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San Francisco, unions reach tentative deal toward reopening public schools, but offer no exact date

Written by on February 8, 2021

The San Francisco Unified School District says it has reached a tentative agreement with a group of labor unions on health and safety standards for reopening its schools during the coronavirus pandemic – but as of Monday, it remains unclear when exactly students will be allowed to return to their classrooms. 

The development toward bringing more than 50,000 children back to schools in the Bay Area comes days after San Francisco City Attorney Dennis Herrera sued the district and its board of education for failing to release a “meaningful plan for how or when in-person” learning will begin again. And even after learning of this latest agreement, his office reportedly is arguing that it’s “not enough.” 

“Per the tentative agreement, the unions and SFUSD agreed on baseline health and safety standards,” the district said in a statement released over the weekend, calling it “a critical milestone toward reopening schools.” 

The Abraham Lincoln High School in San Francisco. The city of San Francisco took a dramatic step last week in its effort to get children back into public school classrooms, suing its own school district to try to force open the doors amid the coronavirus pandemic. (AP)

The Abraham Lincoln High School in San Francisco. The city of San Francisco took a dramatic step last week in its effort to get children back into public school classrooms, suing its own school district to try to force open the doors amid the coronavirus pandemic. (AP)

CHICAGO STUDENTS TO RETURN TO CLASSROOMS AS MAYOR STRIKES ‘TENTATIVE AGREEMENT’ WITH TEACHERS UNION 

The statement says all students will return when “San Francisco City and County are in the Red Tier as determined by the California Department of Public Health, and according to California’s Blueprint for a Safer Economy, and all staff reporting to District school or worksites have had the opportunity (eligibility and access) to be vaccinated at the recommended dosage,” or if “San Francisco City and County is in the Orange or any lower Tier, as determined by the California Department of Public Health, regardless of the availability of vaccines.”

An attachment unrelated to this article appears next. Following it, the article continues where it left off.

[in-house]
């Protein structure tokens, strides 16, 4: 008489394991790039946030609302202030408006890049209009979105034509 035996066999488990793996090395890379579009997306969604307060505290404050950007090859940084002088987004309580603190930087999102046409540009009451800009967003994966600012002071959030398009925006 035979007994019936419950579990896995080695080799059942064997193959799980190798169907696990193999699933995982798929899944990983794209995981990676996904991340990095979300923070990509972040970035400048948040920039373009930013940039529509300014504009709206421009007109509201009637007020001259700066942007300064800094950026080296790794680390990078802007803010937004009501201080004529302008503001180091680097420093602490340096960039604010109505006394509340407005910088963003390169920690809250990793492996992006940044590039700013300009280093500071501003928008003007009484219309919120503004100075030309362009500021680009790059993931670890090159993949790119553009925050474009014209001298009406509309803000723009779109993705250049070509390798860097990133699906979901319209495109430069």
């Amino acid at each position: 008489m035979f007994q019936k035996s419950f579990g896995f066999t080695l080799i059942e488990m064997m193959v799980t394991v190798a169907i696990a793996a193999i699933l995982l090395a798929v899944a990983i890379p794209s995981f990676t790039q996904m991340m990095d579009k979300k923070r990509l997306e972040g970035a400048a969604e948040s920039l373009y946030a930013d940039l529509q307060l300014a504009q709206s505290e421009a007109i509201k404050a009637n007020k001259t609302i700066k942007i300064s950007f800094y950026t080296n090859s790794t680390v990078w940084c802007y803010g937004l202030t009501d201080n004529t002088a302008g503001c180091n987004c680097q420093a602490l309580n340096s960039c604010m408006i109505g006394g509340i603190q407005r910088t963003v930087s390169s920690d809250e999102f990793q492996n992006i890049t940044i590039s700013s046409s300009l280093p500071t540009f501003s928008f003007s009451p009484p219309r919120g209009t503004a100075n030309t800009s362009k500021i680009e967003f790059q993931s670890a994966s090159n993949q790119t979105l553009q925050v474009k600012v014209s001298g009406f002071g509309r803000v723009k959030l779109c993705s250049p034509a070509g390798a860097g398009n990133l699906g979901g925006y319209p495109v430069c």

San Francisco is currently in California’s purple tier, which is the most restrictive in terms of which businesses are open and what activities are allowed per state health guidelines. 

Counties are placed in that tier – where the risk of coronavirus is “widespread” and “many non-essential indoor business operations are closed” — when the weekly average of new cases is more than seven per 100,000 residents and the positivity rate is more than 8%, according to the California state government website

The San Francisco Board of Education is expected to ratify the tentative agreement on Feb. 16 – but the city attorney’s office is signaling that the district still has a lot more work left to do. 

“This is progress, but it’s not enough,” John Coté, a spokesperson for City Attorney Dennis Herrera, told the San Francisco Chronicle. “We have not seen the details of any agreement, and so far this raises more questions than answers. There does not appear to be any agreement on classroom instruction and schedules, for example. The school district would need to share the whole plan and show us that it is concrete and meets the requirements of state law.” 

Herrera, during an appearance on “Cavuto Live” Saturday, said, “it’s clear that the status quo is not working for the 54,000 kids that are in the San Francisco Unified School District.”

“It’s time to get these kids back in school as 113 private and parochial schools here in San Francisco are open,” he continued. “And we need to get these kids educated because it’s harming their mental wellbeing.”

Hundreds of parents and students also marched from City Hall to the district’s offices Saturday to demand the resumption of in-person learning, the San Francisco Chronicle added. 

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The Board of Education’s president, Gabriela Lopez, says she is “excited we have found common ground on these baseline standards with our unions, paving the way for our gradual reopening of schools.” 

“Given the constant shift during this pandemic it’s important to do all we can for the health and safety of our students, families, staff and community,” she added in a statement. 

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